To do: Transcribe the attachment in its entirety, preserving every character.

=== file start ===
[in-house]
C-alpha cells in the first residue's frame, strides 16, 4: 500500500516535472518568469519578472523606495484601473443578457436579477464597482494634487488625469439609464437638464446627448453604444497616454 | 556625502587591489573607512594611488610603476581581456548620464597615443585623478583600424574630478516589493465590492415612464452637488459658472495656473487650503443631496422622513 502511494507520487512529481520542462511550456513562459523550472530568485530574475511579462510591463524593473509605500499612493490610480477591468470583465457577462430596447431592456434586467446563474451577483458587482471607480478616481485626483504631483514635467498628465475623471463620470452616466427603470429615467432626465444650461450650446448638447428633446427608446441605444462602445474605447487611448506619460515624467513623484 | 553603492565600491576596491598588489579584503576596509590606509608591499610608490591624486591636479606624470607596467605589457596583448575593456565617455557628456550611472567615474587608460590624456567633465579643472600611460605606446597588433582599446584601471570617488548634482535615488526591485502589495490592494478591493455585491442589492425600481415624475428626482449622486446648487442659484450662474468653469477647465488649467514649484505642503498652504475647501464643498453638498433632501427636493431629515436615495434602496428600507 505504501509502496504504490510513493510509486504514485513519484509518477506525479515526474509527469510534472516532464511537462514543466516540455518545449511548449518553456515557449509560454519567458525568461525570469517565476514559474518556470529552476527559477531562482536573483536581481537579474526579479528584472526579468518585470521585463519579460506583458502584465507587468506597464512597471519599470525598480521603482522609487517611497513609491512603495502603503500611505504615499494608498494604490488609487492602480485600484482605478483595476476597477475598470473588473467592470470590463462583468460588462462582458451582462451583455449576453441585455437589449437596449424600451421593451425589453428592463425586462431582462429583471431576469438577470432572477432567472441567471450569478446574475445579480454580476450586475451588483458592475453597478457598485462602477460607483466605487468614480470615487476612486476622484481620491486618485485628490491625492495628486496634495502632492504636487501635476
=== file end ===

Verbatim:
[in-house]
C-alpha cells in the first residue's frame, strides 16, 4: 500500500516535472518568469519578472523606495484601473443578457436579477464597482494634487488625469439609464437638464446627448453604444497616454 | 556625502587591489573607512594611488610603476581581456548620464597615443585623478583600424574630478516589493465590492415612464452637488459658472495656473487650503443631496422622513 502511494507520487512529481520542462511550456513562459523550472530568485530574475511579462510591463524593473509605500499612493490610480477591468470583465457577462430596447431592456434586467446563474451577483458587482471607480478616481485626483504631483514635467498628465475623471463620470452616466427603470429615467432626465444650461450650446448638447428633446427608446441605444462602445474605447487611448506619460515624467513623484 | 553603492565600491576596491598588489579584503576596509590606509608591499610608490591624486591636479606624470607596467605589457596583448575593456565617455557628456550611472567615474587608460590624456567633465579643472600611460605606446597588433582599446584601471570617488548634482535615488526591485502589495490592494478591493455585491442589492425600481415624475428626482449622486446648487442659484450662474468653469477647465488649467514649484505642503498652504475647501464643498453638498433632501427636493431629515436615495434602496428600507 505504501509502496504504490510513493510509486504514485513519484509518477506525479515526474509527469510534472516532464511537462514543466516540455518545449511548449518553456515557449509560454519567458525568461525570469517565476514559474518556470529552476527559477531562482536573483536581481537579474526579479528584472526579468518585470521585463519579460506583458502584465507587468506597464512597471519599470525598480521603482522609487517611497513609491512603495502603503500611505504615499494608498494604490488609487492602480485600484482605478483595476476597477475598470473588473467592470470590463462583468460588462462582458451582462451583455449576453441585455437589449437596449424600451421593451425589453428592463425586462431582462429583471431576469438577470432572477432567472441567471450569478446574475445579480454580476450586475451588483458592475453597478457598485462602477460607483466605487468614480470615487476612486476622484481620491486618485485628490491625492495628486496634495502632492504636487501635476